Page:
The Cultural Revolution (文化大革命, Wenhua Dageming, 1966-1976) was a mass campaign of enormous dimensions. Aside from the general revolutionary high-tide that swept China, the period was marked by a large number of sub-campaigns. Indeed, whenever the situation called for a shift in orientation within the larger framework of the Cultural Revolution, this was engineered by setting in motion a new campaign. Factional struggles within the leadership also functioned as catalysts for campaigns.
Often, these sub-campaigns came so hard and fast that propaganda posters had to serve as the main source of information for the people. With the country in complete chaos, these images which contained clear and unambiguous indications of what behavior and slogans were acceptable at that particular moment, were seen as more dependable than the media. This was in particular the case in those localities where the “excellent revolutionary” situation that prevailed – according to the media, that is – had become completely unintelligible to the innocent bystander.
Locally produced posters are extremely interesting. Not only because they shed light on the local situation, but also from an artistic point of view. They are often striking in their simplicity of design and coloring, usually done in simple red, white and black, and are somewhat reminiscent of the block prints made in the war years. As such, they bear witness to the urgency of the times.
The 3 July and 24 July proclamations are Chairman Mao’s great strategic plans! Unite with forces that can be united with to strike surely, accurately and relentlessly at the handful of class enemies, 1968
Much has been made of the monolithic image presented by the recently named Standing Committee of the Chinese Communist Party: all men, hair dyed black, dark suits—a visual metaphor, it could be said, for the party’s commitment to the stifling of individualism and creativity. Indeed, critics of China contend that the country which gave the world paper, printing, gunpowder, and countless other innovations has lost its mojo under communist rule. China has no homegrown Apples or Microsofts, they say, because it is just a copycat nation. According to the naysayers, China under the Communist Party is doomed to backwater status because of an endemic culture of obedience and adherence to rules.
But do not be fooled by surface appearances. Before the reign of this group of Chinese leaders has ended, you are going to be singing Chinese songs, watching Chinese movies, dancing Chinese dances, and buying both products and services invented in China. The Chinese Communist Party has figured out that selling the world on Chinese culture is an important way to solidify the country’s global position, and they are backing indigenous creativity, as well as its export, with real resources. Yes, the party wants to squelch cultural expressions that threaten its own continuity and survival. But even these attempts at suppression have the contradictory effect of stimulating innovation in an essentially creative populace, just as, say, the sonnet or haiku rules have, in the past, produced great poetry.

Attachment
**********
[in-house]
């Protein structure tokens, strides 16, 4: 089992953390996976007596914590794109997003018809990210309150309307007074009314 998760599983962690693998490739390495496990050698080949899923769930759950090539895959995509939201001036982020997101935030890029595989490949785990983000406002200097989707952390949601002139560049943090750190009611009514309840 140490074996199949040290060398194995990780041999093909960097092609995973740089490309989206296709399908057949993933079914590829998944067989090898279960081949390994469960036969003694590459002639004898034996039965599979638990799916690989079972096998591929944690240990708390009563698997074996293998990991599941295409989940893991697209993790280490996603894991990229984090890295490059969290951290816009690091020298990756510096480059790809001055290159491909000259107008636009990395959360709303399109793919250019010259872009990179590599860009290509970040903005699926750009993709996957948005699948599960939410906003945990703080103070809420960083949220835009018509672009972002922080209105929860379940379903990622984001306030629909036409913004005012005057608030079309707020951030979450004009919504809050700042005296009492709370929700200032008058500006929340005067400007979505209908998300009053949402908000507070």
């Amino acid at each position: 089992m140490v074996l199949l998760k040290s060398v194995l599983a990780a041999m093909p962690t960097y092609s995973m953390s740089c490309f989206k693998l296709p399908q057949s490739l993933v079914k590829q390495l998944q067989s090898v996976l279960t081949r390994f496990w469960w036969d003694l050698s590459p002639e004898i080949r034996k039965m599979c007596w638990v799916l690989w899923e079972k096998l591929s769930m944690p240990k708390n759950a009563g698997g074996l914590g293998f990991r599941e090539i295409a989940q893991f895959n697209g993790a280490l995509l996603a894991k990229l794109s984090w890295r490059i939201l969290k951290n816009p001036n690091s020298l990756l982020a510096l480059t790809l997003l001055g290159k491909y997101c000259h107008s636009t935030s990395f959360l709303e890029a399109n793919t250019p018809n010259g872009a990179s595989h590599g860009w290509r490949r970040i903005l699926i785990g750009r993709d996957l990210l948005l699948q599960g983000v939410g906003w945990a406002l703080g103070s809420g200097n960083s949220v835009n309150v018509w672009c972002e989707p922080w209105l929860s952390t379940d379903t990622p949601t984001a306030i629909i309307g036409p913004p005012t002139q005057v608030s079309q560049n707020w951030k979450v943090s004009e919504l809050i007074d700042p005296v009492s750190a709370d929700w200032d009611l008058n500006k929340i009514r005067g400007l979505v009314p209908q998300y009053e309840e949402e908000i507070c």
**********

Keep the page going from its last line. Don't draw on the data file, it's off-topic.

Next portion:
China is far from indifferent to the share of mind that culture has allowed the West to enjoy through the ubiquity of our creative output. In the Chinese government’s most recent five-year plan, there is a chapter dedicated to exporting Chinese culture. The plan calls for a building of the China brand through international dialogue, cultural exchange, and cultural aid. Libraries, media centers and information services are to be established internationally. The trade of cultural goods is to be promoted. Investment in the well-known Confucius Institutes, which teach Chinese language and culture to foreigners, will continue to grow; there are now over 858 Confucius Institute facilities worldwide, including 81 institutes and 299 classrooms in the United States.
It is certainly true that various barriers to creativity caused by a bureaucratic mindset within the state sector do exist. Additionally, the routine theft of intellectual property lowers the reward for creativity, and it probably dampens the enthusiasm to invent when the opportunities to skim money in corrupt transactions are so common. But government attempts to suppress freedom of expression seem actually to have been spurs to amazingly successful innovation in citizen self-expression. The Chinese language lends itself to puns; consequently, the government is often confounded with maniacally clever, sometimes obscene ridicule of their policies in tweets which go viral on a billion cellphones.
Already Chinese consumers buy 19 percent of all PCs sold throughout the world, 14 percent of the mobile phones and 26 percent of the cars, so when the country finally rebalances its economy towards consumption and succeeds in importing Western techniques for understanding consumer needs, the mammoth internal Chinese market will itself give China an edge in innovation. But meanwhile there is plenty of innovation spurred by the government, which has created enclaves of creativity in research—such as the National Academy of Science’s research park, which does groundbreaking work in cloning with the help of a favorable legal environment. And the authorities have successfully incubated entire industry sectors such as solar and wind power, battery technology, and electric vehicles.